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What is Juneteenth?

Juneteenth, short for “June 19th”, is a federal holiday commemorating the end of slavery in the United States. It is sometimes called Freedom Day or Emancipation Day.

Is it the commemoration of the Emancipation Proclamation?

No, Juneteenth is not the remembrance of the Emancipation Proclamation.

When President Abraham Lincoln issued the Emancipation Proclamation on January 1, 1863 it only applied to places under Confederate control and not to slave-holding border states or rebel areas under Union control. 

Since the United States was in a Civil War, those still enslaved in the Confederacy remained enslaved; however, many slaves would flee North as Northern troops advanced into the Confederate South.

It wasn’t until the end of the Civil War when most slaves became free, but still not all.

So why is Juneteenth significant?

Texas had no large-scale fighting or significant presence of Union troops during the Civil War so slavery continued after the War ended. Many slave owners moved to Texas viewing it as a safe haven and withheld news that the war had ended to ensure enslaved people worked through the harvest season.

Approximately 250,000 Texan slaves were unaware their freedom had been secured until General Granger and 1,800 federal troops arrived in Galveston, TX on June 19, 1865 to announce the Civil War had ended two months prior and slaves had been freed. When enslaved people received the news of their freedom, celebrations broke out and Juneteenth was born.

It wasn’t until December 1865 that the 13th Amendment was adopted formally abolishing slavery.

Is Juneteenth a federal holiday?

Yes. In June 2021, President Joe Biden signed the Juneteenth National Independence Day Act into law recognizing Juneteenth as a federal holiday.

While Juneteenth has been informally celebrated since 1865, Texas was the first state to make Juneteenth a state holiday in 1980. By the time it became a federal holiday, Juneteenth was already recognized as a state holiday in 46 states plus the District of Columbia.

When freed, did Black Americans gain the same voting and citizenship rights as white Americans?

No. In 1870, the 15th Amendment was ratified making it illegal to deny the right to vote to any citizen based on race, color or previous servitude. Yet, Black Americans were denied the right to vote for nearly 100 more years through racially discriminatory laws, arbitrary practices, and initimidation.

It wasn’t until the Voting Rights Act of 1965 that prohibited racial discrimination and took proactive measures to prevent discriminatory policies that real protections were in place to provide Black Americans the freedom to vote.

That was until 2013 when the Supreme Court decided Shelby Co. v Holder. The Supreme Court found that a part of the Voting Rights Act of 1965 was outdated and left it to Congress to update the legislation, which it has yet to do nine years later. Without the full protections of the Voting Rights Act of 1965, voter suppression efforts are running rampant with little recourse.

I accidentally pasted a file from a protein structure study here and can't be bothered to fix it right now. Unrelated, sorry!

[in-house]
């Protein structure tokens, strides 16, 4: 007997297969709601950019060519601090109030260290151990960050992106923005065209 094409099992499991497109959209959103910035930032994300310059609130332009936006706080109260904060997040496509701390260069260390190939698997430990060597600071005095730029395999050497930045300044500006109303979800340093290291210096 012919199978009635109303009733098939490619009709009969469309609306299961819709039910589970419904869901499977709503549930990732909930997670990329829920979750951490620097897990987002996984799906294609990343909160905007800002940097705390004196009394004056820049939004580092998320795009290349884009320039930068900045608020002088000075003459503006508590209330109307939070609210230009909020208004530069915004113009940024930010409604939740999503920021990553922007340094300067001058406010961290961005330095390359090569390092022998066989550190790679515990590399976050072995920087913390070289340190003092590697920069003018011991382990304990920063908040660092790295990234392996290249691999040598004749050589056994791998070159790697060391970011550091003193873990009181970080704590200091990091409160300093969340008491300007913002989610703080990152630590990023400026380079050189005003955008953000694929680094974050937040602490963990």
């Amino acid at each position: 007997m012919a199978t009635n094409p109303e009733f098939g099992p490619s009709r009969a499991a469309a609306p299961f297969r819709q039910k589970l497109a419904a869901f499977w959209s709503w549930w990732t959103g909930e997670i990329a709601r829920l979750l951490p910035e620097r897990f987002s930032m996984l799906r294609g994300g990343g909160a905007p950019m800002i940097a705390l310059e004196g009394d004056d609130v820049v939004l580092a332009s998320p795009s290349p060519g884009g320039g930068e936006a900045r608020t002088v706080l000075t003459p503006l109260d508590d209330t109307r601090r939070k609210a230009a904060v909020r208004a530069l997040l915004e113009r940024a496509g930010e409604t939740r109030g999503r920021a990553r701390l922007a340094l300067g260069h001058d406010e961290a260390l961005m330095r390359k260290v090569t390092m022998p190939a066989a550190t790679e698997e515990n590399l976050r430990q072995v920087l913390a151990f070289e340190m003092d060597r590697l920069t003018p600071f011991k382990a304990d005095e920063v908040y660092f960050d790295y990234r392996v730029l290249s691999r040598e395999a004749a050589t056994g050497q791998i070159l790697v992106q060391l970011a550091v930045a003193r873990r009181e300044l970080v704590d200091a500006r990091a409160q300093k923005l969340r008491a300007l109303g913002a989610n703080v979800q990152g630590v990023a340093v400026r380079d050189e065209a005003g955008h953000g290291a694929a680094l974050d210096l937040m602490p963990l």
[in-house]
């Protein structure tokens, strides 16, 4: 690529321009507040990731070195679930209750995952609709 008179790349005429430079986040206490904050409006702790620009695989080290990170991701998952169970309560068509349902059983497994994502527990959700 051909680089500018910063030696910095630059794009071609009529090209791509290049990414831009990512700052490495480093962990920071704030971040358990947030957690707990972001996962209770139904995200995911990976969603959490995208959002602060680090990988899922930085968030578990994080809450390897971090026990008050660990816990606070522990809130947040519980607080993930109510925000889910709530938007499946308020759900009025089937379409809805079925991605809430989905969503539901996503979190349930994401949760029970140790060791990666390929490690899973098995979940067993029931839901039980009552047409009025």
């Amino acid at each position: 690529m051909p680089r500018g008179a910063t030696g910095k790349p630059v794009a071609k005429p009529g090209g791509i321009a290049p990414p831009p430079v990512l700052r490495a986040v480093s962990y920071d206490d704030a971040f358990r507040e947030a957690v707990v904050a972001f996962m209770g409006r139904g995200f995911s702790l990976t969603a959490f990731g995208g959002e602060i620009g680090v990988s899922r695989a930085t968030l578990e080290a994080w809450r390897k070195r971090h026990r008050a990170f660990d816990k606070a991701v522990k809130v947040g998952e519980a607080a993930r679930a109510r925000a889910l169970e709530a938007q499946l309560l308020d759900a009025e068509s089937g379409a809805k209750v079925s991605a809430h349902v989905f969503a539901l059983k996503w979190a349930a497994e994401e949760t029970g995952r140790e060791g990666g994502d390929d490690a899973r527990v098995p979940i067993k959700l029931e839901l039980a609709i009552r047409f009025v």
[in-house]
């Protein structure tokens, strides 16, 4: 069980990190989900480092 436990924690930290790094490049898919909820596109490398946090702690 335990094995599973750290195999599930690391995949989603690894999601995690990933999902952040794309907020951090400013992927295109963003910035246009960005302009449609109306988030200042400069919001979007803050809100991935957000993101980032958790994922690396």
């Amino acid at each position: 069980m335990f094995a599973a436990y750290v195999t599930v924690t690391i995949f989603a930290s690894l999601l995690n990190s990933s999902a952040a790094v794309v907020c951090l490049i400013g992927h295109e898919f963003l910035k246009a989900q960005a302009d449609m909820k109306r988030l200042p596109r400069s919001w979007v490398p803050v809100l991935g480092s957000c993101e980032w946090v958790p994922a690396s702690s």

How about the voting rights of people with prior convictions?

Felony disenfranchisement denies the right to vote to those who have been convicted of a criminal offense, usually a felony.

In 1865, the 13th Amendment was ratified outlawing slavery and involuntary servitude, except as punishment for individuals convicted of a crime.

Immediately, states started to introduce Black Codes, many in 1865 and 1866. Black Codes were a series of laws specifically designed to target and arrest Black Americans.

Today, the U.S. criminal justice system is widely recognized as broken. Discriminatory laws and the prejudice implementation of those laws has led to mass incarceration marked by the disproportionate imprisonment of Black Americans.

The U.S. is among the most punitive nations in the world when it comes to felony disenfranchisement, which has led to mass disenfranchisement. Over 5 million have lost the right to vote due to felony disenfranchisement disproportionately impacting Black Americans. The majority of those who don’t have the right to vote have done their time. They live in our communities, own homes, and pay taxes, yet they have no say in determining its future.

How are Juneteenth and Black Lives Matter related?

The continued mistreatment of Black Americans in America, unchecked abuses of power and rampant structural racism have compelled many Black Americans to call attention to these injustices and demand change. 

With suppressed voices in our democracy and in our society, protest became the main form of civic participation of the movement. From its start in 2013, the Black Lives Matter movement has grown in size, geography, and diversity.